Security CEO and Founder of Safe Quantum Inc., working with data-driven companies to define, develop and deploy quantum-safe technologies.
When marketers talk about a company’s key differentiators, they often start with the three P’s: people, products and processes. Given you have the right talent, great technology and the smartest delivery methodology, chances are you have a winning combination.
If we apply those same criteria to the state of quantum computing, the United States isn’t winning — we’re battling for second place behind China.
Quantum computers use the physics of light to exponentially speed processing and create seemingly airtight cryptographic chains.
With the development of high-qubit number, error-corrected quantum computers, security can take two paths: encryption and processing power. Quantum-based encryption is virtually unbreakable, even by a quantum computer. But, a bad actor deploying a quantum computer can break today’s mathematical encryption — and perhaps tomorrow’s post-quantum algorithms — much, much faster than traditional computers.
In the race for quantum mastery, the risks to corporate intellectual property, personal data and mission-critical systems will only increase the longer the United States allows China to extend its lead.
People: Siphoning Off Key Talent
The key to any technology initiative is finding the right people with the right skills and knowledge. On that, China has been aggressive about finding and recruiting world-class talent, including some of America’s best and brightest.
In fact, the Chinese government has developed more than 200 recruitment programs, perhaps foremost among them the Thousand Talents Plan, launched in 2008 specifically to attract U.S. researchers and scientists. The Thousand Talents Plan exchanges salaries, grants, lab space and other incentives to bring key players in the U.S. science brain trust to China.
A U.S. Senate report addressing threats to American business claimed that China abused the U.S. tradition of information-sharing among the research and academic community for its own economic and military gain. The Chinese government committed more than $2 trillion to cultivate its knowledge base, not to advance science, but “to advance China’s national security interests,” according to the Senate report.
Not only did China capitalize on U.S. research, but it also took American researchers out of the development loop, closing the knowledge gap on both sides of the equation.
And it’s not just American intellectual property going east. A recent analysis of researchers studying artificial intelligence (AI) — like quantum science, another rising technology with great promise — found that among leading Chinese experts, 56% of them had studied, worked or lived in the United States.
Products: Committed To Quantum Research
While this knowledge harvest exacts its toll, the U.S. government isn’t doing itself any favors either.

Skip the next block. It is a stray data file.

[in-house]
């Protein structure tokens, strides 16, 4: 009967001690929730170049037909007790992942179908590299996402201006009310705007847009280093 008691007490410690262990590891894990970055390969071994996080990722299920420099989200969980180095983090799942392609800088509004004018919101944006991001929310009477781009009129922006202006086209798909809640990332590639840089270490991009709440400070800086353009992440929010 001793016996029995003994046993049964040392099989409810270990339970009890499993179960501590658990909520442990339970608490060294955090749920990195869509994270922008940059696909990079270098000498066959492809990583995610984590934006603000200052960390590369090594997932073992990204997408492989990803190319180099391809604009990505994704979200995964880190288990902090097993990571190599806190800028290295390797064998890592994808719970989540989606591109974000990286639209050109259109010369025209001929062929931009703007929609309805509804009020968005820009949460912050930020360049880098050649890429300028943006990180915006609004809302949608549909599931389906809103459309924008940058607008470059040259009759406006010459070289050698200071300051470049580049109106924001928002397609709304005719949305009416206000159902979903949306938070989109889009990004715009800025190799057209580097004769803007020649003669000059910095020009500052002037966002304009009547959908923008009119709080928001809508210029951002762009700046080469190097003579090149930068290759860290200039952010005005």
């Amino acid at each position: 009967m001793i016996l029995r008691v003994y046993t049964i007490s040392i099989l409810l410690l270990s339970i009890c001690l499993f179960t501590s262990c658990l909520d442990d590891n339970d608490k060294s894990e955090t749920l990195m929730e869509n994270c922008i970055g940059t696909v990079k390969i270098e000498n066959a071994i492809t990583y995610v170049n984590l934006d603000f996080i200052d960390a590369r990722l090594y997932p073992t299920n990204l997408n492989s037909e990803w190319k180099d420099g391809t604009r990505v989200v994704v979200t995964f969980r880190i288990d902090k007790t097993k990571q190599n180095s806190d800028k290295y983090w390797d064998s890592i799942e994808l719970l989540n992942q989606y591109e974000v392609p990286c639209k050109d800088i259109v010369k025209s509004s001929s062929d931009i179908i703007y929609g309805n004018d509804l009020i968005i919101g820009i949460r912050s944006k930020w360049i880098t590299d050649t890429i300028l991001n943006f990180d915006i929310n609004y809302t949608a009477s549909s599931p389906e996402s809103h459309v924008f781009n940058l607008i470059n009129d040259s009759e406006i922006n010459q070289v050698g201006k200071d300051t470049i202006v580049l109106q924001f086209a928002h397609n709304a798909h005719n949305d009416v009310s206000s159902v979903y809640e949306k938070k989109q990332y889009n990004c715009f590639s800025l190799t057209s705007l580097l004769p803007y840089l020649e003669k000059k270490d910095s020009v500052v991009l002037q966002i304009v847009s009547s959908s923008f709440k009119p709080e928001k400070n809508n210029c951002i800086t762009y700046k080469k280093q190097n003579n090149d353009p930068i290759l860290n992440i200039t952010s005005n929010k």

On one hand, the National Science Foundation and private donors have invested more than $625 million to create quantum information science research institutes nationwide, clearly seeing the value in expanding exploration of quantum technology.
And the National Defense Authorization Act (NDAA), passed by both chambers of Congress in December, contained a provision that promises to increase government spending on quantum computing, AI and 5G technology by $10 billion annually over the next five years.
Yet, the National Institute of Standards and Technology (NIST), which is focused instead on applying mathematical algorithms to quantum cryptography, has decried some quantum-based encryption solutions.
This math-based approach to computer security has been the standard — before quantum computing. And a multimodal “defense in-depth” strategy always makes sense.
But based on my 30-plus years of security experience, it just doesn’t make sense to fault approaches and possibly stymy research in a technology that has the power to break any kind of traditional encryption.
Processes: Bringing Quantum Solutions To Market
Patents filed are one measure of innovation, and China has done something remarkable over the past 10 years. Compared to U.S. filings, China has gone from a huge deficit, filing almost 33,000 fewer patents in 2010, to finally surpassing the U.S. in 2019, submitting 58,990 patent applications, compared to 57,840 for the U.S. Not surprisingly, the inflection point for China’s meteoric rise can be traced back to 2008 and the launch of the Thousand Talents Plan.
Specific to quantum-related patent filings, at least for now, the U.S. is maintaining the advantage. This analysis of European Union patent data shows that the U.S. overwhelmingly leads the rest of the world in converting research into possible commercial applications.
But if anything, China has proven it knows how to turn the tide.
And perhaps we are learning that the honorable practice of leading the world in research has crossed the line to potential corporate and national espionage, right in the open. The American business community can’t afford to let that happen. How will your business heed the call?